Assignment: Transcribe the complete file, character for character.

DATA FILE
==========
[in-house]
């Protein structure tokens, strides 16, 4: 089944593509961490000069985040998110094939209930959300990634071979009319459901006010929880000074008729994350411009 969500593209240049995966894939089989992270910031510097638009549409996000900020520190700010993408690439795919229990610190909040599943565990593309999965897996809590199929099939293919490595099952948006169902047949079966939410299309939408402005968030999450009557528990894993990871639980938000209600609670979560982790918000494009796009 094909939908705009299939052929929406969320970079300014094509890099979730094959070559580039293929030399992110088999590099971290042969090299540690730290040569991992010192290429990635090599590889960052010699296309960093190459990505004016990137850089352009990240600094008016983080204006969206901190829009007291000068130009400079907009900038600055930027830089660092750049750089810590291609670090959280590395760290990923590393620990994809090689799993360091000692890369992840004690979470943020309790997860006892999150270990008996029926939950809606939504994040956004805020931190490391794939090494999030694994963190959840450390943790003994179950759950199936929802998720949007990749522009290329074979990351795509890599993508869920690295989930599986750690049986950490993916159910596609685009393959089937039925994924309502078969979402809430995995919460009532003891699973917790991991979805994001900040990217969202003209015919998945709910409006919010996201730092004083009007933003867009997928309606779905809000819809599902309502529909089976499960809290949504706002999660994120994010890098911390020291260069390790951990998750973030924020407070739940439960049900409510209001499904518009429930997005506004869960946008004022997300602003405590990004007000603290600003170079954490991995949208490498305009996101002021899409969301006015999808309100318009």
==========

[in-house]
């Protein structure tokens, strides 16, 4: 089944593509961490000069985040998110094939209930959300990634071979009319459901006010929880000074008729994350411009 969500593209240049995966894939089989992270910031510097638009549409996000900020520190700010993408690439795919229990610190909040599943565990593309999965897996809590199929099939293919490595099952948006169902047949079966939410299309939408402005968030999450009557528990894993990871639980938000209600609670979560982790918000494009796009 094909939908705009299939052929929406969320970079300014094509890099979730094959070559580039293929030399992110088999590099971290042969090299540690730290040569991992010192290429990635090599590889960052010699296309960093190459990505004016990137850089352009990240600094008016983080204006969206901190829009007291000068130009400079907009900038600055930027830089660092750049750089810590291609670090959280590395760290990923590393620990994809090689799993360091000692890369992840004690979470943020309790997860006892999150270990008996029926939950809606939504994040956004805020931190490391794939090494999030694994963190959840450390943790003994179950759950199936929802998720949007990749522009290329074979990351795509890599993508869920690295989930599986750690049986950490993916159910596609685009393959089937039925994924309502078969979402809430995995919460009532003891699973917790991991979805994001900040990217969202003209015919998945709910409006919010996201730092004083009007933003867009997928309606779905809000819809599902309502529909089976499960809290949504706002999660994120994010890098911390020291260069390790951990998750973030924020407070739940439960049900409510209001499904518009429930997005506004869960946008004022997300602003405590990004007000603290600003170079954490991995949208490498305009996101002021899409969301006015999808309100318009």